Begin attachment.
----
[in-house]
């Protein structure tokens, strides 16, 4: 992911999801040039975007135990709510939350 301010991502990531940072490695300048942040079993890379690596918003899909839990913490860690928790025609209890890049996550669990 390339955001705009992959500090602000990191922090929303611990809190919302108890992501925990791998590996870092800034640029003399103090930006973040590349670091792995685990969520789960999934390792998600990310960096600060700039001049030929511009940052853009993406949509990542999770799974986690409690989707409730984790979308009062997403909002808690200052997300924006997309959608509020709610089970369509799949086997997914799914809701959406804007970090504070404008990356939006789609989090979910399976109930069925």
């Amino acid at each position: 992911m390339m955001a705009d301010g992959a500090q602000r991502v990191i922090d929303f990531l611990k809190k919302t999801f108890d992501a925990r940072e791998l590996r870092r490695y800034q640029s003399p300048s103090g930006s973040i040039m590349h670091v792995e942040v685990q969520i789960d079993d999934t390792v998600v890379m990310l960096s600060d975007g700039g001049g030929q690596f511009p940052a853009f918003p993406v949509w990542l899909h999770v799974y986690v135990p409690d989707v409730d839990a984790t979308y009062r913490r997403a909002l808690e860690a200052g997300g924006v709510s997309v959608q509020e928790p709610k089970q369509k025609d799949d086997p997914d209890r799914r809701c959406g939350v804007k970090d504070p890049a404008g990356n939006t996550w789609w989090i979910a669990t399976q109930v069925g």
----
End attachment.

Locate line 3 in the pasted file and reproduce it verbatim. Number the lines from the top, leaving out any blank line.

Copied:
């Amino acid at each position: 992911m390339m955001a705009d301010g992959a500090q602000r991502v990191i922090d929303f990531l611990k809190k919302t999801f108890d992501a925990r940072e791998l590996r870092r490695y800034q640029s003399p300048s103090g930006s973040i040039m590349h670091v792995e942040v685990q969520i789960d079993d999934t390792v998600v890379m990310l960096s600060d975007g700039g001049g030929q690596f511009p940052a853009f918003p993406v949509w990542l899909h999770v799974y986690v135990p409690d989707v409730d839990a984790t979308y009062r913490r997403a909002l808690e860690a200052g997300g924006v709510s997309v959608q509020e928790p709610k089970q369509k025609d799949d086997p997914d209890r799914r809701c959406g939350v804007k970090d504070p890049a404008g990356n939006t996550w789609w989090i979910a669990t399976q109930v069925g």